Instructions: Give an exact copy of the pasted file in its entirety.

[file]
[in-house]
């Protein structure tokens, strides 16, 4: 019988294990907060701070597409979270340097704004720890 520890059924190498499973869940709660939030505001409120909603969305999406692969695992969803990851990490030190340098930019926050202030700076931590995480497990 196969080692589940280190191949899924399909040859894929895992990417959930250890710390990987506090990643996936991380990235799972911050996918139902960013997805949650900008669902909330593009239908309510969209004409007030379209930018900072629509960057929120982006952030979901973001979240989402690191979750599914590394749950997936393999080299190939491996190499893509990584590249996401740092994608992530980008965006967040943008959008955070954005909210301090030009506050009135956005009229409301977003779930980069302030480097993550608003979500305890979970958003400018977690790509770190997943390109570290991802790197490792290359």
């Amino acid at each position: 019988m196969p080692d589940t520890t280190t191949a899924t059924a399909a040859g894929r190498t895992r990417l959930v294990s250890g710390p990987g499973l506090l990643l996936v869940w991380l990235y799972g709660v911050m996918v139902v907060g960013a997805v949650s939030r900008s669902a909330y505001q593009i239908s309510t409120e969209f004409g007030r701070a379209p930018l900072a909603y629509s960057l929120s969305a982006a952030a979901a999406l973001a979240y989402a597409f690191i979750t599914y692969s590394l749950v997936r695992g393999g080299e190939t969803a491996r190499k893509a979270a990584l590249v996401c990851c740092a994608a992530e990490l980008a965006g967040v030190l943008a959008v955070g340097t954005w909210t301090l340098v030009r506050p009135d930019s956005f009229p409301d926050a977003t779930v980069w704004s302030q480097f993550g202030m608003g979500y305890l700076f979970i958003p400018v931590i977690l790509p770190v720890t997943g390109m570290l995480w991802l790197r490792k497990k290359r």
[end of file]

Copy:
[in-house]
């Protein structure tokens, strides 16, 4: 019988294990907060701070597409979270340097704004720890 520890059924190498499973869940709660939030505001409120909603969305999406692969695992969803990851990490030190340098930019926050202030700076931590995480497990 196969080692589940280190191949899924399909040859894929895992990417959930250890710390990987506090990643996936991380990235799972911050996918139902960013997805949650900008669902909330593009239908309510969209004409007030379209930018900072629509960057929120982006952030979901973001979240989402690191979750599914590394749950997936393999080299190939491996190499893509990584590249996401740092994608992530980008965006967040943008959008955070954005909210301090030009506050009135956005009229409301977003779930980069302030480097993550608003979500305890979970958003400018977690790509770190997943390109570290991802790197490792290359």
């Amino acid at each position: 019988m196969p080692d589940t520890t280190t191949a899924t059924a399909a040859g894929r190498t895992r990417l959930v294990s250890g710390p990987g499973l506090l990643l996936v869940w991380l990235y799972g709660v911050m996918v139902v907060g960013a997805v949650s939030r900008s669902a909330y505001q593009i239908s309510t409120e969209f004409g007030r701070a379209p930018l900072a909603y629509s960057l929120s969305a982006a952030a979901a999406l973001a979240y989402a597409f690191i979750t599914y692969s590394l749950v997936r695992g393999g080299e190939t969803a491996r190499k893509a979270a990584l590249v996401c990851c740092a994608a992530e990490l980008a965006g967040v030190l943008a959008v955070g340097t954005w909210t301090l340098v030009r506050p009135d930019s956005f009229p409301d926050a977003t779930v980069w704004s302030q480097f993550g202030m608003g979500y305890l700076f979970i958003p400018v931590i977690l790509p770190v720890t997943g390109m570290l995480w991802l790197r490792k497990k290359r």